Enough of that: I don’t mean to take sides, except to express doubt that Stanley was “rabidly pro-British” with dishonest intent. I began this, really, more to write about Nancy.

Nancy Wilson Ross (1901-1986) was a popular novelist (The Left Hand is the Dreamer, Westward the Women, etc.) who also wrote and compiled popular books on Eastern religion (The World of Zen, Three Ways of Asian Wisdom, others.) While she was working on The World of Zen, an anthology published in 1960, she wrote to the Freer Gallery asking permission to reproduce several of its paintings in her book. As the young Freer curator assigned to respond to such requests, I replied that the Freer always agreed to them without restrictions, so long as the entire work was reproduced. But I added privately—and quite improperly—that I felt she should know that the paintings in question—ink monochrome pictures in free styles, as I recall--had nothing at all to do with Zen Buddhism. I was just then confronting what I saw as an attempted take-over by “the Zen people” of all they liked best in Chinese and Japanese culture: spontaneity, humor, aesthetic subtlety, etc. Nancy, instead of being annoyed, was amused and interested, and invited me for a lunch when I next came to New York. Later she came to the Freer to see paintings; and for quite a few years from that time we saw a quite a lot of each other. She wrote a very positive review of my Skira Chinese Painting book that was published on the front page of the Arts Section of the Herald Tribune; I helped her with references and readings on Zen, Daoism, and other matters. My then-wife Dorothy and I spent several days with her and Stanley at their summer house on Moose Lake was it? in Maine. I arranged for her to come to S.F. as speaker for an annual meeting of the Society for Asian Art in San Francisco. And so forth—it was a long and mutually productive relationship. I have fond memories of her.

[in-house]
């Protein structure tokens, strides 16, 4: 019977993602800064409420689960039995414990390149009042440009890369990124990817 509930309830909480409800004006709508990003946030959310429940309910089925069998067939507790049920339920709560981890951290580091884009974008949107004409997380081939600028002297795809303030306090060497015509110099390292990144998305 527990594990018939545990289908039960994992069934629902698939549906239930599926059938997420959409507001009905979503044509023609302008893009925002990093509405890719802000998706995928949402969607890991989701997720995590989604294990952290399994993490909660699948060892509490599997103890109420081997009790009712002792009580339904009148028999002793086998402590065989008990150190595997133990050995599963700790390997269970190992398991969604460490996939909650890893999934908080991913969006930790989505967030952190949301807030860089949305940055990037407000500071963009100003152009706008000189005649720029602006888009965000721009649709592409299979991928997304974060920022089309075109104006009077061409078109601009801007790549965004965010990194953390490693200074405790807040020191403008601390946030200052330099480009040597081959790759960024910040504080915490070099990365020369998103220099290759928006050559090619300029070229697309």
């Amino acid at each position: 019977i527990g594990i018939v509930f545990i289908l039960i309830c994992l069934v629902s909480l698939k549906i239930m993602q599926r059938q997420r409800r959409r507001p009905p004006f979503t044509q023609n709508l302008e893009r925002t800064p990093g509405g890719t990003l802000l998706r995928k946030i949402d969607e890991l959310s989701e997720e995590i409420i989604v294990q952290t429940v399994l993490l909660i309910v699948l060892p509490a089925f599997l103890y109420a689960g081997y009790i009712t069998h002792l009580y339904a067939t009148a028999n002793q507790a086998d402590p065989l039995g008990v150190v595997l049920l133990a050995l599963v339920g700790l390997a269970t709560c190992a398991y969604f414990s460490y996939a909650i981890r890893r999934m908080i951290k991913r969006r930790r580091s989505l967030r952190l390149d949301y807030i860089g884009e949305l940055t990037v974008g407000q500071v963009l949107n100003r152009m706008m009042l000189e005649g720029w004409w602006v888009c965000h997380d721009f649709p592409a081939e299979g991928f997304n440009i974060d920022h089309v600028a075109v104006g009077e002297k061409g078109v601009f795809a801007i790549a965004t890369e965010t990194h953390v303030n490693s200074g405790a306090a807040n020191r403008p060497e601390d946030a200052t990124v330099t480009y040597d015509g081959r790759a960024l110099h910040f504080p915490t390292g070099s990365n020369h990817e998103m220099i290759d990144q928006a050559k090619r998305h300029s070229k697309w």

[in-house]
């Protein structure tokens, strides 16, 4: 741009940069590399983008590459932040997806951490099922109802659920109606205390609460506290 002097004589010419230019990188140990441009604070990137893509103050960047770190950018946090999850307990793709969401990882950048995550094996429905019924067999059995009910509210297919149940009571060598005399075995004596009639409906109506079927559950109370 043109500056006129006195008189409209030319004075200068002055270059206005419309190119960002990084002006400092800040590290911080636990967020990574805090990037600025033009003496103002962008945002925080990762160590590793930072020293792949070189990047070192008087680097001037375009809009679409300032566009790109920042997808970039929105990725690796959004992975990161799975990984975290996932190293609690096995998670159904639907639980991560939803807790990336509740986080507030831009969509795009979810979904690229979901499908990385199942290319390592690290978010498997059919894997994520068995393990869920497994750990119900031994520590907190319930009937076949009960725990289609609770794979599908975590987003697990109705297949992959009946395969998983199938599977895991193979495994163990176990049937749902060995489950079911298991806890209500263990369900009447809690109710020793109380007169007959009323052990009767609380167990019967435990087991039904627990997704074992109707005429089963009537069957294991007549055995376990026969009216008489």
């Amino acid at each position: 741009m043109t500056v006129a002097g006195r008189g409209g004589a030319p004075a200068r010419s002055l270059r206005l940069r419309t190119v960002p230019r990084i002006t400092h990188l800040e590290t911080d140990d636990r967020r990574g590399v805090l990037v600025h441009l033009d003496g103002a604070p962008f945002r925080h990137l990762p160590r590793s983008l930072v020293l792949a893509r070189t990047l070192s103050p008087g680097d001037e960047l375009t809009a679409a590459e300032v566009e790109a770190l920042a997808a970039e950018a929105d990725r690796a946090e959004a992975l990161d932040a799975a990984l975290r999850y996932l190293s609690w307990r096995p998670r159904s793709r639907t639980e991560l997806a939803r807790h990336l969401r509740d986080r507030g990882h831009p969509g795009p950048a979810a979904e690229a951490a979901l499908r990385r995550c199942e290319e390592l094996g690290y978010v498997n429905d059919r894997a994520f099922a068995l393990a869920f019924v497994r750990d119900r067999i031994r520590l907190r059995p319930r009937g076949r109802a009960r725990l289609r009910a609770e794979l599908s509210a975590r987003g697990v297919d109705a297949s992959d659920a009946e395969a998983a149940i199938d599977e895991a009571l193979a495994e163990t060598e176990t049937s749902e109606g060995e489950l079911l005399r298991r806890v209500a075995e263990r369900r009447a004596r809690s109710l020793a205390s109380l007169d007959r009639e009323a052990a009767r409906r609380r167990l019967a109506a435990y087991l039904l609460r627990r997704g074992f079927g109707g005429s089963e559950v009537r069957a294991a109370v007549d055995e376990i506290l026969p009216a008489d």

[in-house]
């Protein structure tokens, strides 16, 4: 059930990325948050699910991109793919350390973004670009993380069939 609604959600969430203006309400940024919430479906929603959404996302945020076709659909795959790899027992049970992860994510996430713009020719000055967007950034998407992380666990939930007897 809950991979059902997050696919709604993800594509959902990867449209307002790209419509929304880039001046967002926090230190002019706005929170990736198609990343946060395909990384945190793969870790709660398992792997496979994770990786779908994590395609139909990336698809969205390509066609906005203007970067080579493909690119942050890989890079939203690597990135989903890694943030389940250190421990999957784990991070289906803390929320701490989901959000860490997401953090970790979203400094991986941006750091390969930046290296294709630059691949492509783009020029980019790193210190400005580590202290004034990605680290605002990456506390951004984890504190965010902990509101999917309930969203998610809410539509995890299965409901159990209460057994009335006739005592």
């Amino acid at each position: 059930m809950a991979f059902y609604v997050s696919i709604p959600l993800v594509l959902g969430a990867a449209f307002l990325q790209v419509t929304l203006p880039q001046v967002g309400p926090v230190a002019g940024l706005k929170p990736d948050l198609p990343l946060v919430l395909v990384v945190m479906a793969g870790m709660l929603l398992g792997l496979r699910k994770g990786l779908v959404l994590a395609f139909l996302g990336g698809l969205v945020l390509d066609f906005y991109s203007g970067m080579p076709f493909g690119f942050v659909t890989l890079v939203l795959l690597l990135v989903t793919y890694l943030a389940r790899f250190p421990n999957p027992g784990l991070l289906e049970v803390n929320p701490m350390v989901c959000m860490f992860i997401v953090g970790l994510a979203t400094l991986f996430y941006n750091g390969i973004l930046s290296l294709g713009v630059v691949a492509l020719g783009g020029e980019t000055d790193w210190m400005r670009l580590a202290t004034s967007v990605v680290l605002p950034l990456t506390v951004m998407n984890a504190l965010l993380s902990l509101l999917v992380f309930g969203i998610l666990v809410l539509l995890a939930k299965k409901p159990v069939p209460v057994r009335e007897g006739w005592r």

Stanley had been, among his other literary activities, a less-than-successful playwright for the Broadway stage, and they told entertaining stories about that—how his play about the legendary actress Lauret Taylor was torpedoed by the unprincipled last-minute withdrawal of Billy Holliday, who was to have starred in it. Nancy also told, as I remember, about her involvement in the 1951 movie made from her Westward the Women book, and had many other good stories about literary and show-business worlds beyond my experience. Looking back on those years, I realize that she and I enjoyed each other’s company because of a shared pleasure in communicating whatever we understood about East Asian culture to readers of our writings. In that way, she was important to my life.